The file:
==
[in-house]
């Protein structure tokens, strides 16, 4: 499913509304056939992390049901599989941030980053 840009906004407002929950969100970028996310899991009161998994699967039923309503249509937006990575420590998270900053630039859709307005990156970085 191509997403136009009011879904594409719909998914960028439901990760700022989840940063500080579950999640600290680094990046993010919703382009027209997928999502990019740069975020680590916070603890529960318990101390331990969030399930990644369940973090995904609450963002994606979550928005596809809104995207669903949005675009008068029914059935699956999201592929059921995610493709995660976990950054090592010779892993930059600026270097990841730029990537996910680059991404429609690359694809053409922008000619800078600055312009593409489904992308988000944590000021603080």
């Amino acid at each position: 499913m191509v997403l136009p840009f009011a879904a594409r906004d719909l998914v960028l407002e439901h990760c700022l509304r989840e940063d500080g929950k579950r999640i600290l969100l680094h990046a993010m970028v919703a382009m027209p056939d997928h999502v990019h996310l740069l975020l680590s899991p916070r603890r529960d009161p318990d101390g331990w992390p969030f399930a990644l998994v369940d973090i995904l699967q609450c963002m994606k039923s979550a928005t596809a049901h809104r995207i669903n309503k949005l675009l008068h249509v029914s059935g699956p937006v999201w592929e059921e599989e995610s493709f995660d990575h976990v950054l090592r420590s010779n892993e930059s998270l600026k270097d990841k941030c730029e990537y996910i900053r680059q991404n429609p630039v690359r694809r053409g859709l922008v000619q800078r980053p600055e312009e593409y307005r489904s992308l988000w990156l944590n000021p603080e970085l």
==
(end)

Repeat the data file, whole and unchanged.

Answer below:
[in-house]
């Protein structure tokens, strides 16, 4: 499913509304056939992390049901599989941030980053 840009906004407002929950969100970028996310899991009161998994699967039923309503249509937006990575420590998270900053630039859709307005990156970085 191509997403136009009011879904594409719909998914960028439901990760700022989840940063500080579950999640600290680094990046993010919703382009027209997928999502990019740069975020680590916070603890529960318990101390331990969030399930990644369940973090995904609450963002994606979550928005596809809104995207669903949005675009008068029914059935699956999201592929059921995610493709995660976990950054090592010779892993930059600026270097990841730029990537996910680059991404429609690359694809053409922008000619800078600055312009593409489904992308988000944590000021603080």
């Amino acid at each position: 499913m191509v997403l136009p840009f009011a879904a594409r906004d719909l998914v960028l407002e439901h990760c700022l509304r989840e940063d500080g929950k579950r999640i600290l969100l680094h990046a993010m970028v919703a382009m027209p056939d997928h999502v990019h996310l740069l975020l680590s899991p916070r603890r529960d009161p318990d101390g331990w992390p969030f399930a990644l998994v369940d973090i995904l699967q609450c963002m994606k039923s979550a928005t596809a049901h809104r995207i669903n309503k949005l675009l008068h249509v029914s059935g699956p937006v999201w592929e059921e599989e995610s493709f995660d990575h976990v950054l090592r420590s010779n892993e930059s998270l600026k270097d990841k941030c730029e990537y996910i900053r680059q991404n429609p630039v690359r694809r053409g859709l922008v000619q800078r980053p600055e312009e593409y307005r489904s992308l988000w990156l944590n000021p603080e970085l």